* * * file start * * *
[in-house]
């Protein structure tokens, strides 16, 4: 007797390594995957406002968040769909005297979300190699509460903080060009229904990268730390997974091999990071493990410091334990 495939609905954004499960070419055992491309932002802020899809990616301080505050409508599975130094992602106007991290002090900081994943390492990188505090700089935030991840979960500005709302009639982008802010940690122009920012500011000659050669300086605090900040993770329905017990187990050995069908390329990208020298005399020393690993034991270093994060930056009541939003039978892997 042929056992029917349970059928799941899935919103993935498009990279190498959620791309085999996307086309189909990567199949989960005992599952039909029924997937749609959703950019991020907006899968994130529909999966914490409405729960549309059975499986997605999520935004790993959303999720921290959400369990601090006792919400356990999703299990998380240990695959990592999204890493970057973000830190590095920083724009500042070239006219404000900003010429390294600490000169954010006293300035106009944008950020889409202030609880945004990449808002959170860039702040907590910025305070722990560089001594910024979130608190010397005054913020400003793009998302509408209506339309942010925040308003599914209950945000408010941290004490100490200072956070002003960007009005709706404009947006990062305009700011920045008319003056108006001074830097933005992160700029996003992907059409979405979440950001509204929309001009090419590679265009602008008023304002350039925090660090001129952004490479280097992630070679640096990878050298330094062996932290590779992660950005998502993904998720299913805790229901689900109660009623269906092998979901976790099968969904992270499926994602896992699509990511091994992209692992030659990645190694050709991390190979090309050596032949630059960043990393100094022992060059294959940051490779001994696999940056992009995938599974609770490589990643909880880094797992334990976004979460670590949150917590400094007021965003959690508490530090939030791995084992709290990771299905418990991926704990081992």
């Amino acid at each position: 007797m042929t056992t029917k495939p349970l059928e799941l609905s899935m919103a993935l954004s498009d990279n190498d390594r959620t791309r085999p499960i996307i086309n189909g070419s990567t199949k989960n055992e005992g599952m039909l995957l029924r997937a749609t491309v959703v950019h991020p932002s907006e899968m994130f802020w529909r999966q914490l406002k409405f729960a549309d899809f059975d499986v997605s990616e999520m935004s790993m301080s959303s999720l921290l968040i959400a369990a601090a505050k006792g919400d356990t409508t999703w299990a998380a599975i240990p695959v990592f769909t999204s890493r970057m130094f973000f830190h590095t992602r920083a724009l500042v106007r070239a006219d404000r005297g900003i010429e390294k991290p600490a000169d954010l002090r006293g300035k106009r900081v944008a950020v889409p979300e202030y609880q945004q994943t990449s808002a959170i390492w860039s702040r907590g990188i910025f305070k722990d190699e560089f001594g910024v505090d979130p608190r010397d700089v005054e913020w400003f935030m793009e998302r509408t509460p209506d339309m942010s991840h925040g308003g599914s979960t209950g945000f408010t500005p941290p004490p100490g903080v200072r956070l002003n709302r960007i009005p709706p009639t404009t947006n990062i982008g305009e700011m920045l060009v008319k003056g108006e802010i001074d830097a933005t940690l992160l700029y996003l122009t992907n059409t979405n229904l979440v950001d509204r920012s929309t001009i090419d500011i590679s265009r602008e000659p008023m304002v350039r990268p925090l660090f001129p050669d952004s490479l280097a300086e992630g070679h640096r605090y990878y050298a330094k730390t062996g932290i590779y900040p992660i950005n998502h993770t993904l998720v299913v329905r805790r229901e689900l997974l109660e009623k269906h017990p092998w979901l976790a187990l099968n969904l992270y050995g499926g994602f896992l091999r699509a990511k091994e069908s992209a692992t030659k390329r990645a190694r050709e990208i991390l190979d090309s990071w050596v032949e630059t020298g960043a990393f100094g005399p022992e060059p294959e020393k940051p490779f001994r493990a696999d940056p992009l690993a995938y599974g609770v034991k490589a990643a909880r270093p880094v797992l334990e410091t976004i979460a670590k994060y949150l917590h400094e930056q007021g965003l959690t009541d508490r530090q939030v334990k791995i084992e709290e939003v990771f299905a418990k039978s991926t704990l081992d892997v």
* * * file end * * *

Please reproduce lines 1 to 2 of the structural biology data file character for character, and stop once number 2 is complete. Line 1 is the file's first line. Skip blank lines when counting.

[in-house]
């Protein structure tokens, strides 16, 4: 007797390594995957406002968040769909005297979300190699509460903080060009229904990268730390997974091999990071493990410091334990 495939609905954004499960070419055992491309932002802020899809990616301080505050409508599975130094992602106007991290002090900081994943390492990188505090700089935030991840979960500005709302009639982008802010940690122009920012500011000659050669300086605090900040993770329905017990187990050995069908390329990208020298005399020393690993034991270093994060930056009541939003039978892997 042929056992029917349970059928799941899935919103993935498009990279190498959620791309085999996307086309189909990567199949989960005992599952039909029924997937749609959703950019991020907006899968994130529909999966914490409405729960549309059975499986997605999520935004790993959303999720921290959400369990601090006792919400356990999703299990998380240990695959990592999204890493970057973000830190590095920083724009500042070239006219404000900003010429390294600490000169954010006293300035106009944008950020889409202030609880945004990449808002959170860039702040907590910025305070722990560089001594910024979130608190010397005054913020400003793009998302509408209506339309942010925040308003599914209950945000408010941290004490100490200072956070002003960007009005709706404009947006990062305009700011920045008319003056108006001074830097933005992160700029996003992907059409979405979440950001509204929309001009090419590679265009602008008023304002350039925090660090001129952004490479280097992630070679640096990878050298330094062996932290590779992660950005998502993904998720299913805790229901689900109660009623269906092998979901976790099968969904992270499926994602896992699509990511091994992209692992030659990645190694050709991390190979090309050596032949630059960043990393100094022992060059294959940051490779001994696999940056992009995938599974609770490589990643909880880094797992334990976004979460670590949150917590400094007021965003959690508490530090939030791995084992709290990771299905418990991926704990081992």